Monday, May 23, 2022
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Kenya’s Supreme Court annuls Presidential election for irregularities, orders new vote.

In a decision hailed as the first of its kind for Africa, Kenya’s Supreme Court on Friday annulled the president’s Aug. 8 reelection victory, citing irregularities, and ordered a new vote within 60 days.


The reversal of President Uhuru Kenyatta’s win stunned this country, East Africa’s economic powerhouse and a key U.S. ally in a fragile region.


Analysts said it highlighted the growing independence of the courts, a major advance in a country that was effectively a single-party state until 1992. Some called the ruling a potential turning point for a nation where disputed elections have led to thousands of deaths in past years.


The 4-to-2 court ruling came in response to a petition filed by challenger Raila Odinga, 72, who alleged widespread fraud in the election.


Following the judgment, people in the court broke into cheers, with Odinga raising his fists in the air in celebration.


“This is indeed a very historic day for the people of Kenya and by extension to the people of the continent of Africa,” he said outside the courthouse. “For the first time in the history of African democratization, a ruling has been made by a court nullifying irregular election of a president.”


For his part, Kenyatta pledged to respect the court’s decision — but later assailed the judges. “They have been paid by white people and other trash,” he told supporters, adding that his party would watch the court’s actions. “Let’s move on,” he said. “But they will know we are also men.”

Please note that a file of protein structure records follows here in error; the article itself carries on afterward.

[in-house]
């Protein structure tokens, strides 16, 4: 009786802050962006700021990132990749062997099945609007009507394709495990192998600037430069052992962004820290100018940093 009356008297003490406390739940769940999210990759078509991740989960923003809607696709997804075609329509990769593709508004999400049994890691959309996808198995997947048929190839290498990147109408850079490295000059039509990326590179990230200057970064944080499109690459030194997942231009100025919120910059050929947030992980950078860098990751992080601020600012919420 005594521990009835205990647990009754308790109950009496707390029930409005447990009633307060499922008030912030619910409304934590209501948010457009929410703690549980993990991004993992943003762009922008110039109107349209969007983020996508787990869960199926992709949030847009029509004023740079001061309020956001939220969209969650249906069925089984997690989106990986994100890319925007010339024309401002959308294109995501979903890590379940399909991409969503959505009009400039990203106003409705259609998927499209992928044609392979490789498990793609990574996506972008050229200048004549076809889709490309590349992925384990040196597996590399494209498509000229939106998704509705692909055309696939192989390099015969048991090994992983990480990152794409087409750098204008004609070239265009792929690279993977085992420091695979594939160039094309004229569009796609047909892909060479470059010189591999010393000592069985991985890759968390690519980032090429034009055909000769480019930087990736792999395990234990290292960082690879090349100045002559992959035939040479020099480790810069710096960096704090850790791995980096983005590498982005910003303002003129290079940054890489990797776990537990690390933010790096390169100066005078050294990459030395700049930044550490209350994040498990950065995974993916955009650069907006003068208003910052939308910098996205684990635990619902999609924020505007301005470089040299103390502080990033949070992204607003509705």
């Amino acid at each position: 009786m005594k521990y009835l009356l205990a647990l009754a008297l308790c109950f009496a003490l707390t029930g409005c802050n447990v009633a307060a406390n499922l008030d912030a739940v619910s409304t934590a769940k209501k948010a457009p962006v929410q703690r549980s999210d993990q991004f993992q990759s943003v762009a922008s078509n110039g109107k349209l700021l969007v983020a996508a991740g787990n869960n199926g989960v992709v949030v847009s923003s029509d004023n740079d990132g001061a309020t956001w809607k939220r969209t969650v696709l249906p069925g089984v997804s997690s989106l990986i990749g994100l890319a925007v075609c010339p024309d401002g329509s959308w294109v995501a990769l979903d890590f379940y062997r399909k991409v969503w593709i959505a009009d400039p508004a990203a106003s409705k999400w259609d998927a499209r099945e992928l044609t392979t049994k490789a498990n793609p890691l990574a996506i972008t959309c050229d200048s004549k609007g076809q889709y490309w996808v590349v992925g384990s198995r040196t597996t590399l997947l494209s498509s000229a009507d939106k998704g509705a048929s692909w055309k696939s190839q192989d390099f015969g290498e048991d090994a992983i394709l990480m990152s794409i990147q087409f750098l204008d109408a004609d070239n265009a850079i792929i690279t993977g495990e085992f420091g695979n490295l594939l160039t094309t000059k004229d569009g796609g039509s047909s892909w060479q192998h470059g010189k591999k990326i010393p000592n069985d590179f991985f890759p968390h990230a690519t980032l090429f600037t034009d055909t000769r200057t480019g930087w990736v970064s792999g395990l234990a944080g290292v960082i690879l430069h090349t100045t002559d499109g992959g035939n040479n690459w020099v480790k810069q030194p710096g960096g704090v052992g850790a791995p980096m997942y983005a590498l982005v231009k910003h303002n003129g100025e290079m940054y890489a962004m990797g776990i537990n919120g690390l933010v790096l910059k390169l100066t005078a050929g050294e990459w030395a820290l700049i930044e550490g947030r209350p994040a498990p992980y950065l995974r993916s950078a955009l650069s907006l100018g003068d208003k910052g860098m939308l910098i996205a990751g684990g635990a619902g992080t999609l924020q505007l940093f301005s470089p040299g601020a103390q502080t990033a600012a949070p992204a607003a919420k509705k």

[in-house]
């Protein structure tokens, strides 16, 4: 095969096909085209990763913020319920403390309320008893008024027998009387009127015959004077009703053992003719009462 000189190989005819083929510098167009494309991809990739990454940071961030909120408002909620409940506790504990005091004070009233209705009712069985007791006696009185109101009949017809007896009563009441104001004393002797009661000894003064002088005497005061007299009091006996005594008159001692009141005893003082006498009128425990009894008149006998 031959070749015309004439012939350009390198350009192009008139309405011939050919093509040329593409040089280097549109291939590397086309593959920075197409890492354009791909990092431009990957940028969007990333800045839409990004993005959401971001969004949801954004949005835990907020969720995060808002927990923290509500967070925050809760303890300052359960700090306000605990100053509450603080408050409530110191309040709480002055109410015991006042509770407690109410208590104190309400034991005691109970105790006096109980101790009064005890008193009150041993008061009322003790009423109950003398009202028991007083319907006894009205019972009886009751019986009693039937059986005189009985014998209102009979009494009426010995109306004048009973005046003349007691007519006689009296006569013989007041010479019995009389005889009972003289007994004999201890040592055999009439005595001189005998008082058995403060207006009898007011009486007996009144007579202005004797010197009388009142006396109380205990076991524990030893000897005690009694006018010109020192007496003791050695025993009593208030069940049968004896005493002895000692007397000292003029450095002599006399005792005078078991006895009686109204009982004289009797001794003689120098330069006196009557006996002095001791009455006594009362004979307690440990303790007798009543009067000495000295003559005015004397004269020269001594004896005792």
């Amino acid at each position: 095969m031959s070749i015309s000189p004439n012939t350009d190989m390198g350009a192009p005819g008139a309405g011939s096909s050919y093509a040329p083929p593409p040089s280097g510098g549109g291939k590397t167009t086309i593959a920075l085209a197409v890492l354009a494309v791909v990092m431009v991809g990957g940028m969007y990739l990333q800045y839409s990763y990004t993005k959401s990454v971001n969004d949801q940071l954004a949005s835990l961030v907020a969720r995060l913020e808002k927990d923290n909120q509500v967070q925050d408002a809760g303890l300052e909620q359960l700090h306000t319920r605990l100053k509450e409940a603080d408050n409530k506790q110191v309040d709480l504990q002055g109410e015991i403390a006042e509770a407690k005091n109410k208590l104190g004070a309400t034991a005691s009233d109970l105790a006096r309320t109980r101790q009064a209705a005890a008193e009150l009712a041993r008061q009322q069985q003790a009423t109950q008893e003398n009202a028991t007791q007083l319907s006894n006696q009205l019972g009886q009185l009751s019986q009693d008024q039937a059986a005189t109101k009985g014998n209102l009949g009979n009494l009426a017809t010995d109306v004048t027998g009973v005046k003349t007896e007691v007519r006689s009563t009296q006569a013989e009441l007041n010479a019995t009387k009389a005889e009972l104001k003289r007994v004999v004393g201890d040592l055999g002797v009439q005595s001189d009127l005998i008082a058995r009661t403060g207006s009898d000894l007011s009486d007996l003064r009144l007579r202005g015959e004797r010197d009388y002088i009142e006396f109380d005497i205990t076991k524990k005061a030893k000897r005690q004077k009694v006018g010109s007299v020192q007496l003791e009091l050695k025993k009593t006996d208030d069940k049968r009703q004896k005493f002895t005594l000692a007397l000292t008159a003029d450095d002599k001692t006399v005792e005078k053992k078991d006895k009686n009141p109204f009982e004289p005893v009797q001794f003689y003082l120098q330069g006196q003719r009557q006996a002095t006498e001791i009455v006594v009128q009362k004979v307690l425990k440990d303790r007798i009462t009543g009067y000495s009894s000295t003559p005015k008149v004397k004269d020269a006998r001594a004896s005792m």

His comments raised concerns that there could be fresh violence if he does not win the new election.


Kenyatta is the scion of one of the country’s most powerful political families; his father, Jomo, was a leader of the anti-colonial struggle that led to Kenya’s independence from Britain in 1963. Jomo Ken­yatta became the country’s first president after independence, and Uhuru Kenyatta is only its fourth.


It is rare for a court in any country to throw out the results of a presidential election. But the ruling was particularly striking on a continent notorious for fraudulent and manipulated electoral processes.


Just last month, Rwandan President Paul Kagame got nearly 99 percent of the vote in an election criticized as unfair by the United States.


In Kenya, Chief Justice David Maraga described the results of last month’s election as “invalid, null and void.” He promised to issue full details of the ruling later.


“Taking the totality of the entire evidence, we are satisfied that the elections were not conducted in accordance to the dictates of the constitution,” he said



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